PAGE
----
When chemical analysis on the fuselage around the point of decompression was complete, the presence of dynamite residue confirmed investigators suspicions. The team concluded that Mr. Doty brought the dynamite on board, set the timer, placed the package in the starboard lavatory and settled into his seat thinking that his family would be taken care of for the rest of their lives. It is unknown whether Mutual of Omaha actually paid out the policy or ruled the death as a suicide.

A Continental Airlines Boeing 707


March 1, 1962

Jamaica Bay, Queens, New York: Shortly after takeoff, American Airlines Flight 1 banked sharply to the left before flipping completely over and diving almost vertically into Pumpkin Patch Channel in Jamaica Bay taking with it all 95 souls. Flight 1 from New York to Los Angeles (American Airlines still uses this flight number) took off without a hitch and had just began to approach cruising altitude when the plane seemingly flipped over and fell from the sky of its own accord. Air traffic controllers said that pilots reported that the automatic pilot had caused the flip and they were desperately trying to regain control off the craft.

The Boeing 707, registration N7506A, was three years old and had just over 8000 flight hours on it. The last inspection of the craft had been at 7900 hours. When the plane landed in the marshy channel in Queens, residents of Long Island recalled the enormous sound created as well as the shaking of coastal houses. The fully-fueled plane burst into flame upon impact creating a three-alarm fire which took firefighters just over half an hour to control. Investigators at the scene recalled that very few bodies remained intact, so it was decided that family could not come to identify bodies, but rather dental records would be used by coroners.

After combing over the wreckage site for many days, the investigation team noticed that a bolt and cotter pin were missing from the rudder mechanism aboard the 707. Investigators pointed to this until the FDR (flight data recorder) reported that the plane had suffered electrical troubles in the automatic piloting system. Frayed wiring and arcing evidence were present in the control box of the automatic pilot, causing investigators to inspect the Bendix facility in New Jersey which produced the component. There investigators found employees using tweezers to bundle wires together, causing minor fraying and stripping of the wires. Company officials denied that this damage was the culprit as they did sixty-one separate quality control tests during the manufacture of the component. Still investigators were sure that the fraying and arcing caused the automatic pilot malfunction, contributing to the crash.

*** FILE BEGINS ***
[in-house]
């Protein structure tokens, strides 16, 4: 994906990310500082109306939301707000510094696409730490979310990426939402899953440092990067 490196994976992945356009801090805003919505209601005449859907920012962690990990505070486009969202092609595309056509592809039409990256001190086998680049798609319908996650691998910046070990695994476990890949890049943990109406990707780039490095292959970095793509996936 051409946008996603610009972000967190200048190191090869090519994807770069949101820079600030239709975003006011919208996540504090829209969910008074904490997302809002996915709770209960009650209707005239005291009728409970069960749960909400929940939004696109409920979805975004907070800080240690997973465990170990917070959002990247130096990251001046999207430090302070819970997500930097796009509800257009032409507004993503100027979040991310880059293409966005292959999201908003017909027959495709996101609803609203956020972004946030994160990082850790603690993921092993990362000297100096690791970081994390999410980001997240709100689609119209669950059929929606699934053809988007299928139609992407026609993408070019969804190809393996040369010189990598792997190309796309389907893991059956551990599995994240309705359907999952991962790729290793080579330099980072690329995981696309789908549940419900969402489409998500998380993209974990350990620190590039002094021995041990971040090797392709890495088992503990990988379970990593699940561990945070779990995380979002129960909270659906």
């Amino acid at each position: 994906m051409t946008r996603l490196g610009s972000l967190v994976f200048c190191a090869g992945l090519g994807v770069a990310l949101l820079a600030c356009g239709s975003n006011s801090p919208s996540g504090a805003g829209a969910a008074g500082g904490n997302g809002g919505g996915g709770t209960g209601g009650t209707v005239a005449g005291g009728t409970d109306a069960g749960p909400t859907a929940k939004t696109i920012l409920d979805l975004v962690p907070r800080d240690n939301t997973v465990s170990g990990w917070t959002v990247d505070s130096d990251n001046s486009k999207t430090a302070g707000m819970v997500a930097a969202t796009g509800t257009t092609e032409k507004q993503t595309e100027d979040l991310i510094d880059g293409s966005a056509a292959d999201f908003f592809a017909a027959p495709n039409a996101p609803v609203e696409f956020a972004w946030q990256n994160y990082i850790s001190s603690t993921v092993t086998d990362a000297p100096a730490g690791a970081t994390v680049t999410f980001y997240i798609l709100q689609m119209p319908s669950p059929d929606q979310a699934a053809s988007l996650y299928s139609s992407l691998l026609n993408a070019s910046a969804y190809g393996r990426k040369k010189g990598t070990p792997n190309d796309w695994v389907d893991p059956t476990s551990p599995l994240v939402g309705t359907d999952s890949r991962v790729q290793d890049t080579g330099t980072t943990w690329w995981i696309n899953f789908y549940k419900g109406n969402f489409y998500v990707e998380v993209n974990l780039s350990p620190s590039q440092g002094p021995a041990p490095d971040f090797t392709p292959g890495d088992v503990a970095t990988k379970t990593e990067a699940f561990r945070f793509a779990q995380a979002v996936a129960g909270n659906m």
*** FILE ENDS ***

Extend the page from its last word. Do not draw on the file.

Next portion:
Several notable people died on the flight including Linda Eastman’s mother, Louise, Arnold Kirkeby, hotel magnate, Alton Jones, multi-millionaire, and Irving Rubine, producer.

An American Airlines Boeing 707


February 15, 1961

Berg, Belgium: Sabena Flight 548, a Boeing 707, registration OO-SJB, plummets to earth from 600 feet after suffering what is suspected to be a faulty stabilizer while in a holding pattern around Zaventem airport near Brussels, Belgium. The crew reported no difficulties with the plane during flight and while holding over the airport while a smaller plane was taxiing off of the runway, suddenly climbed before rolling over and crash-landing into a farmer’s field. Debris from the crash killed the farmer while another farmer was also wounded by debris.

Most unfortunate was the flight was carrying the entire 1961 U. S. Figure Skating team as well as a majority of the coaching staff. In all, sixty-one passengers, eleven crew members, and one farmer lost their lives that day. The crash marked the first crash of the Boeing 707, over two years since its placement into full-time commercial use.